Why you should care
Because this ritual shaming was a precursor to mob violence.
William Drinkwater had been abusive to his wife, Elizabeth. The couple’s neighbors in Ridgefield, Connecticut, knew about it — and knew it wasn’t right. While some British colonies in North America had laws against spousal abuse, they weren’t always enforced, which seemed to be the case in the otherwise peaceful community tucked into the Berkshire foothills. The neighbors confronted Drinkwater about his behavior, but when he didn’t listen, the townswomen had a backup plan — a ritual to shame him into treating his spouse with respect. They planned to have him ride skimmington.
The procession known as skimmington had its roots in Europe, where aroused citizenry would bang pots, shake bells and beat drums as they approached a perpetrator’s house. Hauling the offender out of the family domicile, they would tie him or her to a rail or ladder (one variation was a forced ride around town on a donkey or cart). Sometimes the boisterous parade would end with a mock trial that included a reenactment of the crime. Skimmington became more popular in the 1730s in British North America as “an increasingly cosmopolitan elite became less interested in enforcing laws against adultery or domestic violence,” writes Steven J. Stewart in Riot and Revelry in Early America.
Rough music was a community’s way of saying, ‘Enough.’ Enough arguing, enough sleeping around, enough beating.
Dr. Brendan McConville, professor of history, Boston University
The practice was similar to charivari in France, katzenmusik in Germany and “rough music” in England. A 1905 dictionary titled British Faiths and Folklore describes skimmington as “a ludicrous cavalcade in ridicule of a man beaten by his wife.” In the colonies, the ride was used for both men and women who were seen as causing problems in a community. “Rough music was a community’s way of saying, ‘Enough.’ Enough arguing, enough sleeping around, enough beating,” says Dr. Brendan McConville, professor of history at Boston University.
That day in 1733, the women of Ridgefield tied Drinkwater to a cart and beat him with rods as they pushed him around town. In Drinkwater’s vigorous attempts to get away, he pulled his arm out of its socket. He tried to complain to local magistrates, but according to an account in The New York Journal, they just laughed off the injured man’s protestations. In many cases of skimmington, the men in the community gave their tacit approval; otherwise, their womenfolk would have been punished for operating outside the law. The skimmington ride for Drinkwater might have been approved more vocally, since his wife’s father was a prominent member in town affairs.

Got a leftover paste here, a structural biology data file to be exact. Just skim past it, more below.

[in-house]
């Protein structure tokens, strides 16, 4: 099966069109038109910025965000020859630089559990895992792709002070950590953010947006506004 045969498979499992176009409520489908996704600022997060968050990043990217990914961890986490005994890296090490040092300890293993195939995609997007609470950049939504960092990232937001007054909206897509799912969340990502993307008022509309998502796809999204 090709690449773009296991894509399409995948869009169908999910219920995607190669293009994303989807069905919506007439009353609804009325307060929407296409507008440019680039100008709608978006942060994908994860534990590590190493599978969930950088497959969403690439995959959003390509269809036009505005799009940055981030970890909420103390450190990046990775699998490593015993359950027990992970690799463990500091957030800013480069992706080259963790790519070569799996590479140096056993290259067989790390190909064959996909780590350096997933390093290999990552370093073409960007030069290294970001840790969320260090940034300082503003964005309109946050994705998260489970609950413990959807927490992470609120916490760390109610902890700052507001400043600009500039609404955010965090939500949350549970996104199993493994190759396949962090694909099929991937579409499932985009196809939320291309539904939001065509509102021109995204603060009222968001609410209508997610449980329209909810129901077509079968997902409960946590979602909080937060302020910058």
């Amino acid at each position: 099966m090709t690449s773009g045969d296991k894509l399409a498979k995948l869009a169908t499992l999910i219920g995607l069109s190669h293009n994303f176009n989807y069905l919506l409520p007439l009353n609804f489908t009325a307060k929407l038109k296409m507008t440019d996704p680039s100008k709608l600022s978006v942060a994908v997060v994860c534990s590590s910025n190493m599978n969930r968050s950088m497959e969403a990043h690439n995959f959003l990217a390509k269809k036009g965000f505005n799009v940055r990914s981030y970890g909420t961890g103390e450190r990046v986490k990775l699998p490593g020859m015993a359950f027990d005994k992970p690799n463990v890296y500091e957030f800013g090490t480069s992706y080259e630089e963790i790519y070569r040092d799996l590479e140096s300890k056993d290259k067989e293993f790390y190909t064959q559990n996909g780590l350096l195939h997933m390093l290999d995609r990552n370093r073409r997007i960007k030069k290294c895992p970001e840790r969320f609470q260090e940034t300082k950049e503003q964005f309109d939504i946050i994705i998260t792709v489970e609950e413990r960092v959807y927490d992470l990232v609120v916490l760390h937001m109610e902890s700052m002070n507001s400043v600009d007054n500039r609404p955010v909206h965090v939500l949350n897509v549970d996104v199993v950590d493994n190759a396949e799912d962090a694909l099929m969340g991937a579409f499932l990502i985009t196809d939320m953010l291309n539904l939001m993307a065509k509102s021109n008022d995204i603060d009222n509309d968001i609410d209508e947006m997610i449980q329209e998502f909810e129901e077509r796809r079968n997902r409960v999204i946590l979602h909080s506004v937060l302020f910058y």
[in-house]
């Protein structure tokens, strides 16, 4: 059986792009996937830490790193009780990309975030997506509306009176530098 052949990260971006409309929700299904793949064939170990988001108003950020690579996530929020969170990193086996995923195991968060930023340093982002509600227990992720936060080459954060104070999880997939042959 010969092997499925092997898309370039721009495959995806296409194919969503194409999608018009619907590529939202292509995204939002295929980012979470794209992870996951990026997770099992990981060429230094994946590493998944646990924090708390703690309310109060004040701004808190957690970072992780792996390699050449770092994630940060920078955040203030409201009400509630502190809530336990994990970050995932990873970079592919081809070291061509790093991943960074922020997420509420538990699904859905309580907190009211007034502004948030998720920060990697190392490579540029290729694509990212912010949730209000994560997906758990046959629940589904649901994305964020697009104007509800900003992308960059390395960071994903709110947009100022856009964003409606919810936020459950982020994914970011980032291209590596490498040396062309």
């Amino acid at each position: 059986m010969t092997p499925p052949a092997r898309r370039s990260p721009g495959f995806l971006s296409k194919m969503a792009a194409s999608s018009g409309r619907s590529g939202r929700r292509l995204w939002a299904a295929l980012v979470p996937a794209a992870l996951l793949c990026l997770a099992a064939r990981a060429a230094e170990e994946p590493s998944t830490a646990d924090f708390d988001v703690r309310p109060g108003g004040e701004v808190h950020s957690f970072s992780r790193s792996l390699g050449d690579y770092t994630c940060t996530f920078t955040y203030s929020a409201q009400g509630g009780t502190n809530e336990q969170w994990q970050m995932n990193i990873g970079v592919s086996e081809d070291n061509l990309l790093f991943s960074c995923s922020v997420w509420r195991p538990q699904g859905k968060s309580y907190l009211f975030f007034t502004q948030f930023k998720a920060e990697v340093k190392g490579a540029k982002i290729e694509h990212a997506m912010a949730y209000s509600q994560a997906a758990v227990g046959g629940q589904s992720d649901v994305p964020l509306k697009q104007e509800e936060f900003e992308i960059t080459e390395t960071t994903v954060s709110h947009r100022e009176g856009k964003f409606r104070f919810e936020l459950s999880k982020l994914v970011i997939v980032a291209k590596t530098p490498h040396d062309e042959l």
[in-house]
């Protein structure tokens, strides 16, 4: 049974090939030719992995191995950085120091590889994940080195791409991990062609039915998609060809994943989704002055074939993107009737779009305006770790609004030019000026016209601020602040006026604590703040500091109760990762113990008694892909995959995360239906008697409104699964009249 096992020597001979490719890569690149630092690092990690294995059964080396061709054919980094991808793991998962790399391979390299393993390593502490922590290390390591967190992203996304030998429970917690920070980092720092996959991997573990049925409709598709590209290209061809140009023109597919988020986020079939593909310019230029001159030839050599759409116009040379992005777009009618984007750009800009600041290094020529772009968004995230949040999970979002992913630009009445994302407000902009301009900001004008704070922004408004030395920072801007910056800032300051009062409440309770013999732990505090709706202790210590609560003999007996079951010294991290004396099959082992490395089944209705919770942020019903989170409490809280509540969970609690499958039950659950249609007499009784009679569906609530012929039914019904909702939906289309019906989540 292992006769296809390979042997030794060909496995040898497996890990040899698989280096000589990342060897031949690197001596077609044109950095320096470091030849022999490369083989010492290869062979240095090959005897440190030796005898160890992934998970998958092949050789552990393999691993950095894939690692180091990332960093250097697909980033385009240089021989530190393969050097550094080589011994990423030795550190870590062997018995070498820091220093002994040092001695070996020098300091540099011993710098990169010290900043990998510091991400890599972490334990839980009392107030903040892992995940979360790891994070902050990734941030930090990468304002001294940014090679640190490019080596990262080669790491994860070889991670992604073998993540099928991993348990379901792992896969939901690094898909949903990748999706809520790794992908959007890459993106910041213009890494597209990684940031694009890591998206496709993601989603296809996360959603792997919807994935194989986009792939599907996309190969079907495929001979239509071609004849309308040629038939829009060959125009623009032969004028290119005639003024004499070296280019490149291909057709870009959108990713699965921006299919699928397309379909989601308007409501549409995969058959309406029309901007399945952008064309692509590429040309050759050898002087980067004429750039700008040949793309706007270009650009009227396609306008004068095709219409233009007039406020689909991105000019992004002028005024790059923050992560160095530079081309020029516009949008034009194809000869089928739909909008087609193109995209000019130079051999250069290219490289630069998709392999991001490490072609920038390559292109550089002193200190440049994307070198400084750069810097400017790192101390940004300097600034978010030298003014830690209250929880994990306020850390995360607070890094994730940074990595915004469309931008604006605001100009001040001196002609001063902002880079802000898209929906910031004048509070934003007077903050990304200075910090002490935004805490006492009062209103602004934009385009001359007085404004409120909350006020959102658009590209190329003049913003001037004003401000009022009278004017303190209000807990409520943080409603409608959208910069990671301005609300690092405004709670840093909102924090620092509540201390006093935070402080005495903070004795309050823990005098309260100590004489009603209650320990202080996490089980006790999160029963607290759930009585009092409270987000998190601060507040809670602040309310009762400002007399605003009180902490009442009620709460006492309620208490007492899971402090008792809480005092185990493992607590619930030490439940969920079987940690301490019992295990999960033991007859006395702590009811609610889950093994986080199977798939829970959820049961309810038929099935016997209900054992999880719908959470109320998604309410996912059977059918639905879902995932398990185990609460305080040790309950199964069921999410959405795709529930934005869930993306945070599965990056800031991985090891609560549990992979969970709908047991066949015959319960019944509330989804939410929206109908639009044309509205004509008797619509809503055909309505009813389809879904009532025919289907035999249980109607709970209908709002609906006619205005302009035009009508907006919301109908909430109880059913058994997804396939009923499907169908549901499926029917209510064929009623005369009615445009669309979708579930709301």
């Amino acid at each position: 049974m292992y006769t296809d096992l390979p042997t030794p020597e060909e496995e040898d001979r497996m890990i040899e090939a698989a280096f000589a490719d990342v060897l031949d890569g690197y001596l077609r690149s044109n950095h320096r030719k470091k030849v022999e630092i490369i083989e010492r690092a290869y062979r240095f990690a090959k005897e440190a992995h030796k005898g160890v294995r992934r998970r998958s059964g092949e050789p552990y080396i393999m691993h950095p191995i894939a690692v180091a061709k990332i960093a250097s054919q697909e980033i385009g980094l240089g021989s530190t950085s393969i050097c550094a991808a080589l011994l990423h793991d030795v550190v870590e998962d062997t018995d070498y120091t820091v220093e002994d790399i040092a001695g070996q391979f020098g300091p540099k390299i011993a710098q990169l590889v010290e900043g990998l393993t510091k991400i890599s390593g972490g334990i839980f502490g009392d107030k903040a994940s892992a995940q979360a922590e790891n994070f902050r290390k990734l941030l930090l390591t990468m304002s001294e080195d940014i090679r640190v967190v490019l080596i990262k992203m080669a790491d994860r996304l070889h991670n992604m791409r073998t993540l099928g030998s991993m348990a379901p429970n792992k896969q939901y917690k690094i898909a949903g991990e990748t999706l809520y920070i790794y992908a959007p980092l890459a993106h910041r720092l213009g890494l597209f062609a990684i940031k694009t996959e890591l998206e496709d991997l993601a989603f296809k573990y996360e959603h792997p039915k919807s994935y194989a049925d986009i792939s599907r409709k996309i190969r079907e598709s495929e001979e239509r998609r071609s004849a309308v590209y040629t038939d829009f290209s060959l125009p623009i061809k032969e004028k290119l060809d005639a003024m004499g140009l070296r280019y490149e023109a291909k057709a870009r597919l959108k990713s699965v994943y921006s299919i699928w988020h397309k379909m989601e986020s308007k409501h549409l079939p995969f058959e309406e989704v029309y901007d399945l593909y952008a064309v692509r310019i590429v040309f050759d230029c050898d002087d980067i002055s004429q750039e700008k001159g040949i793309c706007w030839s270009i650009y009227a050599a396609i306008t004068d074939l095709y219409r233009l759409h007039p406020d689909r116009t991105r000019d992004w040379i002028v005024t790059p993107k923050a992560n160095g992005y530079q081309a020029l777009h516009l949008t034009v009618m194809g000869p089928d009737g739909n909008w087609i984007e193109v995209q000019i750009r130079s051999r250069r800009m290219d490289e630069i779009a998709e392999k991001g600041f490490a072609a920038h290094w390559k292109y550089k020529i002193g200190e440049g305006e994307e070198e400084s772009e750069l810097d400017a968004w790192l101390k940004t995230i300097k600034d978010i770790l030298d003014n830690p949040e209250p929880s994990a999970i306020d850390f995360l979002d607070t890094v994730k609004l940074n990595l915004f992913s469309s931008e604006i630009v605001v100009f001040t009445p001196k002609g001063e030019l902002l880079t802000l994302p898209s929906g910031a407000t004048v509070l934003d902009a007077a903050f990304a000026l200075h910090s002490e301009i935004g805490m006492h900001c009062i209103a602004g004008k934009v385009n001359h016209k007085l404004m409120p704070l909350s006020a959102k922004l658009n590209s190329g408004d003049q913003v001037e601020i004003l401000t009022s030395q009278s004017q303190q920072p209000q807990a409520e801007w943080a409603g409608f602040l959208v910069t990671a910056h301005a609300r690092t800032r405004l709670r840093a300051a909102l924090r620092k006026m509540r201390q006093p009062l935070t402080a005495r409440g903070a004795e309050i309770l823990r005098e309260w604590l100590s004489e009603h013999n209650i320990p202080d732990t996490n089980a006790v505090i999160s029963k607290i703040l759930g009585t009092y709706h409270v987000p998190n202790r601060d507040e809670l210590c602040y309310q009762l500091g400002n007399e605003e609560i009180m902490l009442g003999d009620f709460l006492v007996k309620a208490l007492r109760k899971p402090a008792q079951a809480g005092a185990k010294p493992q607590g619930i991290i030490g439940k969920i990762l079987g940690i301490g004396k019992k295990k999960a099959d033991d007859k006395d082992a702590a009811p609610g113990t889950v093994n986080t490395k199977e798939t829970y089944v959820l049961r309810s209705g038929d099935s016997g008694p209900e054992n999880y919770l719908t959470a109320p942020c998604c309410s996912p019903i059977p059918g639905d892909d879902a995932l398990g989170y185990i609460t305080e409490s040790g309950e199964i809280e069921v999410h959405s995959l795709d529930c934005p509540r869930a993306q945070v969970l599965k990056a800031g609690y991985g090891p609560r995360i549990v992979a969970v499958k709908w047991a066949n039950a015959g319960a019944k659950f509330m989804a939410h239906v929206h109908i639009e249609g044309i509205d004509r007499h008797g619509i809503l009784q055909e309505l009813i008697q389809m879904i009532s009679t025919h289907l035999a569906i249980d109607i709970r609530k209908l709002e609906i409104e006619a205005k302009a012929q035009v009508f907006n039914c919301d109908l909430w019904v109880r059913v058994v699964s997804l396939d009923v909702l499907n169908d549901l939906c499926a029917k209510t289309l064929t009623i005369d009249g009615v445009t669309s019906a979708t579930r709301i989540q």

After his ride, Drinkwater got the message. He moved his family to New Milford, about 25 miles north. Eventually, a conduct report made its way back to Ridgefield: “He proves a good Neighbor and a loving Husband. A remarkable Reformation arising from the Justice of the good Women!” He went on to become a constable and lawyer, with no further incidents of domestic disputes reported.
Riding skimmington was not really meant to harm, only to warn. Men caught cheating or abusing their wives might get dunked in a pond, have half of their hair shaved off or be spanked publicly. But sometimes things could get out of hand. In 1764, a farmer in Attleborough, Massachusetts, was accused of adultery with a young woman whom he “had for some time entertained in his house,” noted the October 27 edition of the Providence Gazette. The first time the neighbors showed up, he threatened them with a gun. When they returned 10 days later to surprise him, he stabbed one of the men trying to tie him up.
Even though skimmington might offer justice, what community members considered moral failings were entirely arbitrary. In some cases, this meant that interracial couples or a woman partying with her servants were considered unacceptable and were shamed through skimmington. A newspaper used the stabbing in the Attleborough case to prove how dangerous mob justice could be.
Toward the 1760s, skimmington also took on a political and economic agenda. “The line between legitimate popular action and illegal riot was often unclear practically and legally,” writes Dr. Robert W.T. Martin in Government by Dissent. In Albany, New York, a man who agreed to distribute stamped paper on behalf of the British government after the Stamp Act of 1765 was threatened by the community. Shaming evolved into tarring and feathering or even dressing up as Native Americans and dumping tea during the Boston Tea Party. But when the political crisis was over, “the social-moral use remained; skimmington is closely related to the practice of ‘running someone out of town on a rail’ common into the 20th century,” adds McConville.
Even if that forced exit doesn’t still occur literally, the phrase remains in use metaphorically when popular opinion turns against a public figure, for example. And when citizens across the globe get upset, the tradition of rough music lives on when protesters beat drums, cover their faces and start upsetting the established order — from Paris in 1968 to Revolution Summer to May Day.